Windows 11 update is a buggy mess but Microsoft is cooking a fix

Yet another problem.

Windows 11 logo on a Surface tablet.
Image credit: Windows on Unsplash

In a story as old as operating systems, the new Windows 11 KB5036980 update is causing problems for some users. Microsoft promises this time will be different, however, because it’s aware of the problem and actively looking into a fix. Should the company solve the bugs, though, you’ll have to put up with even more advertising in the Start Menu.

Microsoft has become aware of the issues as many users have been reporting them via the Feedback Hub. The problem in question is the 0x80070520 error message that appears when changing your Microsoft account profile photo. It appears to impact local users primarily, making changing images on an updated Windows 11 machine impossible. Fortunately, it doesn’t affect the wider ecosystem, meaning you can swap your photos on a different device. Still, it’s been incredibly frustrating for people.

Specifically, any attempts to change your image (or it may appear blank altogether) prompt the message “account picture error” and that the “picture cannot be saved”. As reported by WindowsLatest, this problem appears to happen because the OS cannot locate or save photos in the default path of AppData\Roaming\Microsoft\Windows\AccountPictures. While Microsoft is investigating the issue, the resolution is still a little while away, hopefully within the next few weeks.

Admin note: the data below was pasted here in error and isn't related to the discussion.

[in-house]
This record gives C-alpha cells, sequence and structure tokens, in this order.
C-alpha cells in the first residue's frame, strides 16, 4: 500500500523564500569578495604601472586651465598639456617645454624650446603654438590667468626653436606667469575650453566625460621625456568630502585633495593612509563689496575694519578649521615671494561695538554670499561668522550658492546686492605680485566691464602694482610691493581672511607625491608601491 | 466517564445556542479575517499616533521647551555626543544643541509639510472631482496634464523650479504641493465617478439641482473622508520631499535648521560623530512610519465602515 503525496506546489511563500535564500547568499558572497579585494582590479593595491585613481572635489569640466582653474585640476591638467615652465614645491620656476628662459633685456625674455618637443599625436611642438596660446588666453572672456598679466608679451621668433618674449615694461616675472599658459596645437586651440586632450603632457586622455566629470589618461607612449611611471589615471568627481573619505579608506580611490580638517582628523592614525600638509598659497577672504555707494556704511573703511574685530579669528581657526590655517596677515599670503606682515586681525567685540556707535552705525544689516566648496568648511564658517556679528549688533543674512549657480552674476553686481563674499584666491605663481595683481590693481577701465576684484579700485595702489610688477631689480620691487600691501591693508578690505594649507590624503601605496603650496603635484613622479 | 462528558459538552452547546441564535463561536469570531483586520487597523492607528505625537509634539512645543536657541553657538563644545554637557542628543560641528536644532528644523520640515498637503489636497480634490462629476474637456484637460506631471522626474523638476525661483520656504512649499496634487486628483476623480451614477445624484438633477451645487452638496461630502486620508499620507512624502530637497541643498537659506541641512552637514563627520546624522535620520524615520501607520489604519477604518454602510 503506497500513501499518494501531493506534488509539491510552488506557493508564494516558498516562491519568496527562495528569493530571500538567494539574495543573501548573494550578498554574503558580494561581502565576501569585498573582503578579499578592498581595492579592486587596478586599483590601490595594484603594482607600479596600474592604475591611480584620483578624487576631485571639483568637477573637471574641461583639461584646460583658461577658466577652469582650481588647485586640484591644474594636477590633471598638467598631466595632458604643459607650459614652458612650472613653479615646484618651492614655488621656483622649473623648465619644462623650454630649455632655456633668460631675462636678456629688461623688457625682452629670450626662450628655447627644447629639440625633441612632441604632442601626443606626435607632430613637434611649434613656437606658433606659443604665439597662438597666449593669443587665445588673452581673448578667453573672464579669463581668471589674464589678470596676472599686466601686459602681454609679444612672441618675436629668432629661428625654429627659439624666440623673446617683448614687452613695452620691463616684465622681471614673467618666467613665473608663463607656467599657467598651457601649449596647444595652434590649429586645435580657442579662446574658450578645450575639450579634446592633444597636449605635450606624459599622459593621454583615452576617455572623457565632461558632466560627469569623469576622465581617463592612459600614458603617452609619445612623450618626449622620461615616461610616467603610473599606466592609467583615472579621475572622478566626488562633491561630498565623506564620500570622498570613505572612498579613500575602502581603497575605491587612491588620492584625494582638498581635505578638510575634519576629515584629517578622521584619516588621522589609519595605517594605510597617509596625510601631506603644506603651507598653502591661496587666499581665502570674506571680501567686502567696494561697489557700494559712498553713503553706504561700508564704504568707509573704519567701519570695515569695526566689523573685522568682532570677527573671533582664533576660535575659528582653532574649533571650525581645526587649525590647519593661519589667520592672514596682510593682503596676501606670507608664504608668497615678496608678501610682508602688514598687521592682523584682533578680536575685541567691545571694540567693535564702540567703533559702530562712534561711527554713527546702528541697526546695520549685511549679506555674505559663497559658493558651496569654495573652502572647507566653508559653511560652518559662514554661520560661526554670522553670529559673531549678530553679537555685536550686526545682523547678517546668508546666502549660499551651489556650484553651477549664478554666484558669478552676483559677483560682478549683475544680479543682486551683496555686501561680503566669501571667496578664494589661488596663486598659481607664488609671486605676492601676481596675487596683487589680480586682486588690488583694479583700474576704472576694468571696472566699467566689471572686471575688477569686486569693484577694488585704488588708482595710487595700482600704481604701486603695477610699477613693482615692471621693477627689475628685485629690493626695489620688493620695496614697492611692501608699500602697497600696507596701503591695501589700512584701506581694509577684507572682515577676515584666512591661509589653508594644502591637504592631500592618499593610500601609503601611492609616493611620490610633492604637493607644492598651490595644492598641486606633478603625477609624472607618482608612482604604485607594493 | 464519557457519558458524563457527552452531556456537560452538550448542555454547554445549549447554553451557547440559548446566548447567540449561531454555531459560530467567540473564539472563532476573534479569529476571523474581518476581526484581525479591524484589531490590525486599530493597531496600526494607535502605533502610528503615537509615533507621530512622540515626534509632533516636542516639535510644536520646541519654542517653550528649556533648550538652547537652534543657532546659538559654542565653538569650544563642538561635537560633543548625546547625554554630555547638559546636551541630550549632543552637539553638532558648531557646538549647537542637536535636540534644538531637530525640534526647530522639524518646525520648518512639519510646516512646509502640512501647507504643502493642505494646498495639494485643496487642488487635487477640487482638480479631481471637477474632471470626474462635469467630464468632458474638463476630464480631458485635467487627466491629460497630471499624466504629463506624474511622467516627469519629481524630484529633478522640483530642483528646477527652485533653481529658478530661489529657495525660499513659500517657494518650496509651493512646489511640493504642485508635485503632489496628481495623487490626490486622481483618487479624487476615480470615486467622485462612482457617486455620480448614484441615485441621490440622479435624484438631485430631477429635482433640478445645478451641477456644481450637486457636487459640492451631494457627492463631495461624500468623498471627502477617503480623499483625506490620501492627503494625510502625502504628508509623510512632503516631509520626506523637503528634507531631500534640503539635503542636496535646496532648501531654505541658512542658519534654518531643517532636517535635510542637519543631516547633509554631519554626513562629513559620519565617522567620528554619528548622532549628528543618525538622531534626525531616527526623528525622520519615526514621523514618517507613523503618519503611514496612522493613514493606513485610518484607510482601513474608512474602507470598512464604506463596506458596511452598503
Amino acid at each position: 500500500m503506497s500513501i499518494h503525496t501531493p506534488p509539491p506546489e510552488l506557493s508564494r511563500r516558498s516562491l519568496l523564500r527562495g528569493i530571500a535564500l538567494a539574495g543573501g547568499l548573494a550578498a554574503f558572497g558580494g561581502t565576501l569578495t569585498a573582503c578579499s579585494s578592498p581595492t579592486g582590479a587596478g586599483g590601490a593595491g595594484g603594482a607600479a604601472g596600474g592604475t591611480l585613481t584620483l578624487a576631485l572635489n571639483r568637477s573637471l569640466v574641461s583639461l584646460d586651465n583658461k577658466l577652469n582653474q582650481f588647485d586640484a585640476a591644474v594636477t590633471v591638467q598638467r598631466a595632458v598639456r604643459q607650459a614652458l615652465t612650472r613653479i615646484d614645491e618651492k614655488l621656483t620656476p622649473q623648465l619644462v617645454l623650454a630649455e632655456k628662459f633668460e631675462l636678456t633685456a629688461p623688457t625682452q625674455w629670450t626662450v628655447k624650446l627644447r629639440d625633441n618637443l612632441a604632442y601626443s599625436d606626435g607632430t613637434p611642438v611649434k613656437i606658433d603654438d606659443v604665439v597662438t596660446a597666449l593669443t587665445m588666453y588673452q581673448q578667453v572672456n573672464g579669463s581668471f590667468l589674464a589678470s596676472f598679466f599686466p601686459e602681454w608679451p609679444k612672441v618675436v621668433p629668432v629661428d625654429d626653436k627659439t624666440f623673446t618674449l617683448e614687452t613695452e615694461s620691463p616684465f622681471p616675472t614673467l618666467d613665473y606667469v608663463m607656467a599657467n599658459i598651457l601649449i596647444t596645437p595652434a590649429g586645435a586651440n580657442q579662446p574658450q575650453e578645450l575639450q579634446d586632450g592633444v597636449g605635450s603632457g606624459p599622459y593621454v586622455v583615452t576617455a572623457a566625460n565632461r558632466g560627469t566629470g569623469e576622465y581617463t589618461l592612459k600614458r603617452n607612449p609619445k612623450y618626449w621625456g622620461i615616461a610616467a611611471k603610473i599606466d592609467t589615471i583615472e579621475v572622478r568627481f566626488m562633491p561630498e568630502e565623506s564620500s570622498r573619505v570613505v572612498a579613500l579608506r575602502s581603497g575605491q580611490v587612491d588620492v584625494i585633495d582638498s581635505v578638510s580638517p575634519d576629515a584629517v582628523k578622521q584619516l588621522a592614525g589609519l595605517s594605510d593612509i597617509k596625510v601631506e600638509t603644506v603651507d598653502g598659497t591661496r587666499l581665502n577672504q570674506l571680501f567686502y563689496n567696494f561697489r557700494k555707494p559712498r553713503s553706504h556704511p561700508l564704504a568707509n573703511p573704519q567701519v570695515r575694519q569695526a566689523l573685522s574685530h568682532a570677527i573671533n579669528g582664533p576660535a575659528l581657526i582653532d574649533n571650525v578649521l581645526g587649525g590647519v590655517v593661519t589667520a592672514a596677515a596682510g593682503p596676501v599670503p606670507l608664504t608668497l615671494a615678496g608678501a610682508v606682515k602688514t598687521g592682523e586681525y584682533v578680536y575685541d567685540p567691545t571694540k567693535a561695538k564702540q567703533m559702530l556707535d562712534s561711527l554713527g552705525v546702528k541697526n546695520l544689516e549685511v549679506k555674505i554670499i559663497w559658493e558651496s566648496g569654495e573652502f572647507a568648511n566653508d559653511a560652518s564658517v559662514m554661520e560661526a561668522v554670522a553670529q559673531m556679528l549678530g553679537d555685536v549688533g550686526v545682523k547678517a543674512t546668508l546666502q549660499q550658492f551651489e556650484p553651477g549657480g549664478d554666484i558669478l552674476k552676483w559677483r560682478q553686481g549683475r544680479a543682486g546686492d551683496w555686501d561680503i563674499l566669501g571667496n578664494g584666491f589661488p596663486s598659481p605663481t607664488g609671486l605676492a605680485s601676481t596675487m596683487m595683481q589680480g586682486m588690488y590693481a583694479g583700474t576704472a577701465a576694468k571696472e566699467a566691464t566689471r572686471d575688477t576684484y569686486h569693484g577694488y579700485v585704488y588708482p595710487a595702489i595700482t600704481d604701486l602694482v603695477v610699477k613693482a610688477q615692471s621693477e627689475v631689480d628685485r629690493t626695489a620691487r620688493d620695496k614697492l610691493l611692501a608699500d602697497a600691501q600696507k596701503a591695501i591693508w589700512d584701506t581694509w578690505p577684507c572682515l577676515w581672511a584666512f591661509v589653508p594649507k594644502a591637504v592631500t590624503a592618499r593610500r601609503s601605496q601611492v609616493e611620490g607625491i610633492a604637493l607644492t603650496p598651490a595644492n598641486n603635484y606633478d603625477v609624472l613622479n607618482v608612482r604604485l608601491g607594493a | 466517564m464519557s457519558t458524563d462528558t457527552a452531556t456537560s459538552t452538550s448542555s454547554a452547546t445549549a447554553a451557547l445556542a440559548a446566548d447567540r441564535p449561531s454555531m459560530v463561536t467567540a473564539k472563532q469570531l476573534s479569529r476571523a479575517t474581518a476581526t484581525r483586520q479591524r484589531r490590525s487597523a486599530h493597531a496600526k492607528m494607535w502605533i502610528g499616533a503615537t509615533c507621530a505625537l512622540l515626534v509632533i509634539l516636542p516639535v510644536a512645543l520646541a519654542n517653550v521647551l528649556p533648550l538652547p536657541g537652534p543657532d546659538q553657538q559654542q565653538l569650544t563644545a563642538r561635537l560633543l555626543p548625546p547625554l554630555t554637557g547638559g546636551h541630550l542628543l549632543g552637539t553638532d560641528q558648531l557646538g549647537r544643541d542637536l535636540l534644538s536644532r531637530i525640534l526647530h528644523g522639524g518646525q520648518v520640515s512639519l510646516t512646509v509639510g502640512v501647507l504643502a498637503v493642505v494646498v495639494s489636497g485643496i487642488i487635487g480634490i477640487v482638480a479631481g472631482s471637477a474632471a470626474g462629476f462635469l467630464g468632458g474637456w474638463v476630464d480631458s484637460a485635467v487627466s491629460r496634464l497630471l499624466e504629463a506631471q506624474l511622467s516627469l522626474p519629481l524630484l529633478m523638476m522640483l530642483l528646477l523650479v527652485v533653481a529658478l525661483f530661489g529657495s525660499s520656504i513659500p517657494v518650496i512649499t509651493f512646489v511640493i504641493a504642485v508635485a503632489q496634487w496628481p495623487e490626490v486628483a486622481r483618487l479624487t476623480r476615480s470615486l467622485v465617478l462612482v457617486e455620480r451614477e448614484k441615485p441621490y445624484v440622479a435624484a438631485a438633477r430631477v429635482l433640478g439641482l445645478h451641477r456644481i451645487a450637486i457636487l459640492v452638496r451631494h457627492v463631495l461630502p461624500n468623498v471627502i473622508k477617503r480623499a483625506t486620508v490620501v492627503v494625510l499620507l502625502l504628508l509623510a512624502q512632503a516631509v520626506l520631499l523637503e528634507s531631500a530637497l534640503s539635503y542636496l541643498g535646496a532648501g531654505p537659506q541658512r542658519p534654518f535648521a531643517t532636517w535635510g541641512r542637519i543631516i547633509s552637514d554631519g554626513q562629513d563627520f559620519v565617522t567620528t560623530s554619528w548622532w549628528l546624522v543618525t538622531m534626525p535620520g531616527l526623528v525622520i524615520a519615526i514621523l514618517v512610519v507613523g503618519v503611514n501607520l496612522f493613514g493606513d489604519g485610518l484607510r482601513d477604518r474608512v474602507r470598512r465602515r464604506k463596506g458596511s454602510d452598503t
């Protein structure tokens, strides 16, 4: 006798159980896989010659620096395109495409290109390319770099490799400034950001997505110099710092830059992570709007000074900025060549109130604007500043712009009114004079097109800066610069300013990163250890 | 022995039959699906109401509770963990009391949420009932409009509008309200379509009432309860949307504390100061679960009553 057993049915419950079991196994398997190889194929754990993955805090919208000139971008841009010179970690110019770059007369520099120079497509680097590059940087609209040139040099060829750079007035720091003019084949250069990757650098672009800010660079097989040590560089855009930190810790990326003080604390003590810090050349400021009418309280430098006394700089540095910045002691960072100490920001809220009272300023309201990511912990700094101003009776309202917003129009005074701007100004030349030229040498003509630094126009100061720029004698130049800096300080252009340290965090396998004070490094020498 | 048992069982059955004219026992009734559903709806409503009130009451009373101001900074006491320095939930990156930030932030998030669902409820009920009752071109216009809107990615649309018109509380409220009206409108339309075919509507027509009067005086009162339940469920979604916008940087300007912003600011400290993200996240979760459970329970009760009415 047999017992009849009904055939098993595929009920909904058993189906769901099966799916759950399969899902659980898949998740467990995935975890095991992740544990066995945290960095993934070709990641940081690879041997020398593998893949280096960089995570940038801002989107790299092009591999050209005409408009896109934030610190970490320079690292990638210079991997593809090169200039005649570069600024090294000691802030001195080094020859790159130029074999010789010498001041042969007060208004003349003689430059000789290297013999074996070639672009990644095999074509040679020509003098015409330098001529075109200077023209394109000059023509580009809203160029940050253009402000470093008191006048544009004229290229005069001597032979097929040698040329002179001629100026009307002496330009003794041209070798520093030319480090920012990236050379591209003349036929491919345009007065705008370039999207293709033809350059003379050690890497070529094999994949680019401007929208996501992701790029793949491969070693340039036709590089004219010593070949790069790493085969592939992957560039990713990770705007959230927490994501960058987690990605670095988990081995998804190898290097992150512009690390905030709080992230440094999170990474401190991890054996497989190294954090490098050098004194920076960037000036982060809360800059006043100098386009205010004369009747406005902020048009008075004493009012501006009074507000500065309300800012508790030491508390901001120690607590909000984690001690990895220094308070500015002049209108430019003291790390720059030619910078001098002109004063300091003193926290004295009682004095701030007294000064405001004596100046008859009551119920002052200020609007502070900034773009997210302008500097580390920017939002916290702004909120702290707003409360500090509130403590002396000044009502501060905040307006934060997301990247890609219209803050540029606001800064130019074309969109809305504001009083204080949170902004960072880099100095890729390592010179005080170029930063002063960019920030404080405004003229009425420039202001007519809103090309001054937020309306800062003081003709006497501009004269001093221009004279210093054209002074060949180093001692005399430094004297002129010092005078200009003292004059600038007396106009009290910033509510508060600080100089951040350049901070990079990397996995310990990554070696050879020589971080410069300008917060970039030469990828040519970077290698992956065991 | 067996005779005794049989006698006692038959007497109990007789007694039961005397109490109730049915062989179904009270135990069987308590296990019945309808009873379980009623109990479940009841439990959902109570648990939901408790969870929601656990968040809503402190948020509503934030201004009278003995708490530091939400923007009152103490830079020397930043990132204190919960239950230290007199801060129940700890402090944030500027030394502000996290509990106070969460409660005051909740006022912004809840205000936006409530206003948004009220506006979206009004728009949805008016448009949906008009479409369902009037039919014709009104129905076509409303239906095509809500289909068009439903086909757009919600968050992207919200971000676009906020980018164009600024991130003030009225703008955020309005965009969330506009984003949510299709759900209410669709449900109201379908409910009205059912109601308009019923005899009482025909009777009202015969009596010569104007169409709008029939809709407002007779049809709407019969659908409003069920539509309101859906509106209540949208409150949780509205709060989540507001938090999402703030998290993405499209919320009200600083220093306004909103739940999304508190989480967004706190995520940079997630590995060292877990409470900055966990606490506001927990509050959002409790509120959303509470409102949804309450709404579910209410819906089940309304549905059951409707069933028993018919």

The aforementioned Feedback Hub post details a preview build coming in May that should amend the problem. Eventually, the same patch will become public in June, rolling out for everyone impacted. You can check through the Update Catalog for any manual fixes that may aid the issue ahead of time. Unfortunately, it doesn’t look like there’s a silver bullet just yet.

Windows 11 hasn’t had the best run in recent memory. Microsoft first earned the ire of some users by adding advertisements to the Start Menu. Worse yet, it’s even considering adding more ads to the operating system in the future. We’re hopeful the company will resolve this problem in the next couple of months, but it’s not the best look for an OS that hasn’t won hearts across the board since its introduction.

Aleksha McLoughlin is an incredibly experienced hardware editor and writer. She's previously been the Hardware Editor for TechRadar Gaming, GamesRadar, PC Guide, and VideoGamer. She's also contributed hardware reviews and coverage for Dexerto, PC Gamer, Android Central, and Expert Reviews.